Posts Tagged ‘naturalistic planting’
It was a stunningly hot and lovely summer’s day as we ventured north from Hockenheim in Germany, past the famous racing track. M and I were heading south-west of Heidelberg to reach the town of Schwetzingen. She had come to visit me for the weekend as I was holed up for two weeks in the Rhine Valley. I was determined that we would see the best of the sites in the area, and had been recommended the castle of Schwetzingen as it was reputed to have some extensive and well-designed gardens. How true!
The town is dominated by a castle that reminded me of The Palace of Versaillesin the grandeur and resplendence of its gardens. As the visitor’s web site states the gardens are divided into two main sections: a symmetrical french design of ornate manicured flower beds and ornamental trees, and a naturalistic English designed that orms the outer areas and incorporates the main water features of the gardens. Frankly, the English design is also the most visually and aesthetically appealing to me. Unfortunately for you, dear reader, I was so enthralled by it that I forgot to take any pictures of that bit, so you’ll have to make do with the French bits!
The garden design incorporates elements that any druid owuld recognise. Here’s a quote from the web site :
“The baroque garden is divided into the parterre, hedge zone and forest section. An unusual feature in Schwetzingen is the circular parterre formed by the “Zirkelbauten” (Quarter-Circle Buildings) and the vine-covered galleries, which distinguishes it from all others of the period.”
The quartered circle should strike a chord. As should the alignments, the correspondences, the nature of the tree planting, the labyrinthine beech maze, and a host of other esoteric elements that any studious druid would prick up their ears at. There was evidence of a great deal of sacred geometry in the design of the gardens, and I was interested to see what effect this woudl have on people. universal joy and contentment would be an apt description!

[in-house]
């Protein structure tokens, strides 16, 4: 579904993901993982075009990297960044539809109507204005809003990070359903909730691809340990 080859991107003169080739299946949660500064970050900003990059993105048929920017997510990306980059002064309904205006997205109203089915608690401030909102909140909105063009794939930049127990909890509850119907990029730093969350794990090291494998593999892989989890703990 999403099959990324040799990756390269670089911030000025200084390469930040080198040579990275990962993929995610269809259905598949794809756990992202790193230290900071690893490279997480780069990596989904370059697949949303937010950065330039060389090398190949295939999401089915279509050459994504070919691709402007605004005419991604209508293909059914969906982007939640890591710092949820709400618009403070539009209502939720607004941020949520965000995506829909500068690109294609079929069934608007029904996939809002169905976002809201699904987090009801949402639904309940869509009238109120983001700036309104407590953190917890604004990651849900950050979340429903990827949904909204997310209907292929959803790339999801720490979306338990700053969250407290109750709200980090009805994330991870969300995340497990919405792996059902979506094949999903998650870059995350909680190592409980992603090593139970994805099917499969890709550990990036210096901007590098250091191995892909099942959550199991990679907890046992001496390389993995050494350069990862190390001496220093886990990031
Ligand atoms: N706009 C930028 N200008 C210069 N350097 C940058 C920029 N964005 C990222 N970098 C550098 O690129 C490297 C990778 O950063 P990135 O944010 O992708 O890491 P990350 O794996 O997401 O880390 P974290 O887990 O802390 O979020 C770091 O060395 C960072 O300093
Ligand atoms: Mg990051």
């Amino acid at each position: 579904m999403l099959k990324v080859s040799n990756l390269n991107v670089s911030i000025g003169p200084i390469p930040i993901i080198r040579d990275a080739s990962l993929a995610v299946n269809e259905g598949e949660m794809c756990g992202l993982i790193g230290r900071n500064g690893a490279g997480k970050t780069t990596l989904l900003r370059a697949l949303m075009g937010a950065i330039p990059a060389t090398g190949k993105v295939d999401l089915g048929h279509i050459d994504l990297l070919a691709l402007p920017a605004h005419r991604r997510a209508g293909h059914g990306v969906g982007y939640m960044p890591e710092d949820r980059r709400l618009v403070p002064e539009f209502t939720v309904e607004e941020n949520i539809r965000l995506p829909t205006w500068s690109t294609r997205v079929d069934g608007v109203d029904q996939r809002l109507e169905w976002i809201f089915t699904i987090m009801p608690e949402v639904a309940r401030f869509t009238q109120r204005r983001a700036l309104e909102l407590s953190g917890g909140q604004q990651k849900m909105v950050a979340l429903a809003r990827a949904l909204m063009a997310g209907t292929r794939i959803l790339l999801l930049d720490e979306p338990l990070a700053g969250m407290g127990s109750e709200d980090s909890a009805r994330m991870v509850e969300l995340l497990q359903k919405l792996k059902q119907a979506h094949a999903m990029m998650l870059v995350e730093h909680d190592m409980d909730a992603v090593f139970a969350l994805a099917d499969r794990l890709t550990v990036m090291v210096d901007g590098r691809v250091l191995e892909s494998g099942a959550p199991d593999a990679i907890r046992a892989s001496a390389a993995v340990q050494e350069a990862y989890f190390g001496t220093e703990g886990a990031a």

The gardens contain temples to several Greek God archetypes including Mercury (communication) and Minerva (wisdom). Here’s a link to a photo site giving you one of the pictures I should have taken of the rear of the Temple of Minerva: http://www.panoramio.com/photo/4143935
There are many old and tall trees in the outer established (and less manicured) areas surrounding a beautiful lake. I was so entranced by the delightful asymmetry and naturalistic planting of the woods that I singularly failed to take a single picture of the best bits, but trust me – these pictures even fail to do justice to its majesty and beauty.
Just sitting beneath an old oak tree that hosted a thick old vine snaking up its trunk left M and I in a torpid state of semi-trance. Almost immediately for me I was beginning to venture down a corridor punctuated by doors of various rainbow colours. Interesting! I mused, however the reverie is soon broken by the joyous shouts of excited children let loose in the huge playground that the gardens provide – and who would deny them that joy? Not I.
If you happen to be close to Heidelberg, why not venture off the motorway a little way in order to visit this wondrous place? You can hardly fail to be disappointed. Four euros will bring you all the earthly delights you could take in.
Seeing both sides at once